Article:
How to Fix a Mower That Won’t Start

Honda Push MowerAre you having trouble getting your mower to start? Does it run fine for a while, then shut off when it warms up? This guide will help you located and troubleshoot common problems that can keep your mower’s engine from starting and running.

Before You Begin

If the engine was running, it could stay hot for up to half an hour. Give the mower some time to cool down, and avoid touching the exhaust and cylinder head.

Disconnect the spark plugs. When working on your engine, there’s always a chance that bumping the blade, driveshaft or starter will start the engine.

When tilting walk-behind mowers, keep the carburetor pointed up. If you flip the mower the other way, the gravity-fed fuel system will flood the carburetor.


Professional and high-end consumer engines from Honda, Briggs & Stratton, Vanguard, Subaru and Kohler have built-in shut-off switches that keep the engine from running with low oil. If a float inside the crankcase gets too low, it will cut the ignition. If the engine won’t start or shuts off suddenly, make sure it has plenty of oil.

The oil level isn’t measured the same way in all engines. All dipsticks that push into the filler neck should be fully inserted to get an accurate reading. On most engines, the dipstick needs to be inserted but not screwed in to get an accurate reading. Some Briggs & Stratton engines have a dipstick that needs to be fully threaded into the fill port to get an accurate reading.


Does your carburetor have a priming bulb? You should feel and hear gas squirting when you push the bulb. If it doesn’t want to prime, you may need to rebuild your carburetor to get a tight seal.

Only use automotive gasoline with a maximum of 10% ethanol or 5% methanol. Higher amounts of ethanol will lean out the air/fuel mixture, while methanol will damage the fuel system.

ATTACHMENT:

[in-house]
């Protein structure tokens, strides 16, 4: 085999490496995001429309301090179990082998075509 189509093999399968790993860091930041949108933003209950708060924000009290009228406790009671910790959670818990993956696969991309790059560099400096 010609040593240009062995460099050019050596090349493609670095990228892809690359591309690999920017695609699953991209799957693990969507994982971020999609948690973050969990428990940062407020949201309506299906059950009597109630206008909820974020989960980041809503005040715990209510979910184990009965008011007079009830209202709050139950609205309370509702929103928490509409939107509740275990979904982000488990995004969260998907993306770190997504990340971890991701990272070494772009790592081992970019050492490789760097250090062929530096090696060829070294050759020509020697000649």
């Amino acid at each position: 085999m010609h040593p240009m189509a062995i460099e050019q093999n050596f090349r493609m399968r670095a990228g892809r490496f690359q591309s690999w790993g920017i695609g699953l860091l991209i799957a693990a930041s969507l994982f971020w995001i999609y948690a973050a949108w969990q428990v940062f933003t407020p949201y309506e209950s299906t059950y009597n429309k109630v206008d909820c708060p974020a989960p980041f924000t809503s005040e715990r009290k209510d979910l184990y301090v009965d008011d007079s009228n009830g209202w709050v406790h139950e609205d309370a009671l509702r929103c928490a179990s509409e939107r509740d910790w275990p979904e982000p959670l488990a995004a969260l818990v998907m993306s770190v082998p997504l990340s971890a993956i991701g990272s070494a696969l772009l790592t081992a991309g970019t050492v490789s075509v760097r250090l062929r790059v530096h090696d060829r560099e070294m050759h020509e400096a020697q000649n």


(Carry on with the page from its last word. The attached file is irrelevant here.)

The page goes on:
Modern fuel goes stale quickly. Kawasaki recommends draining fuel from their engines if they are stored for more than 30 days. Other manufacturers recommend draining fuel after 30 days if it’s untreated, or 90 days if it was treated with a stabilizer.

Stale fuel can clog the engine’s fuel system, causing corrosion or leaving behind varnish that freezes components in place and clogs lines and valves. Give the carburetor, tank and fuel lines a thorough cleaning to remove these deposits.


Your mower’s engine needs a good spark to ignite the fuel. Check the spark plug wires, making sure they’re solidly connected to the plugs. Remove the spark plugs and check their condition and gap. Replace the plugs if they’re fouled or damaged.

To test the coil, remove the spark plug and connect it to the wire. Hold the end of the plug against a metal part of the engine and pull the starter. If the coil is working, you should see a spark between the electrodes.

Air Filter

A clogged filter will keep the engine from getting the air it needs to run. Clean paper filters by striking them against a hard surface. This loosens surface dirt without clogging the surface pores on the filter.

Wash foam filters in soapy water and let them dry. Check your manual for full cleaning instructions: some filters need to be soaked in oil, while others should be left dry.

Wipe out any dirt inside the air box before reinstalling the filter. Vortex separators used on commercial engines gather dirt quickly and need frequent cleaning.

Hard Pulling Starter

Check the deck for debris and clumps of grass that may be jamming the blade. Removing these blockages and cutting away grass wrapped around the crankshaft is usually enough to free the engine.

A flooded engine will be hard to turn over. Remove the spark plug, place a rag in front of the spark plug hole, and pull the starter a few times. This will push out any oil or gas in the combustion chamber.

Operator Presence Switch

Modern mowers have a switch that either cuts the ignition or applies a flywheel brake if the operator leaves the mower.

If you have a walk-behind mower, make sure the bail is pulling the attached cable tight when closed. Some handles have two holes, letting you reposition a stretched cable to take up the slack. On other mowers, you’ll need to replace the cable once it’s loose.

If you have a riding mower, make sure the seat and footplate are locked down. This can prevent the switches from activating when you’re in the seat.

Get the Parts and Service You Need to Fix Your Mower

No matter what powers your mower, you can get the parts and help you need for your mower at Shank’s Lawn Equipment. We’re an authorized dealer for all major engine brands including Honda Engines, Kohler Engines, Kawasaki Engines USA, Briggs & Stratton, Vanguard and Subaru Power.
Our shop is at 4900 Molly Pitcher Highway in Chambersburg, PA. We’re just one mile from I-81.

We also ship parts and accessories across the U.S. and Canada. If you need something for your mower, visit us online at

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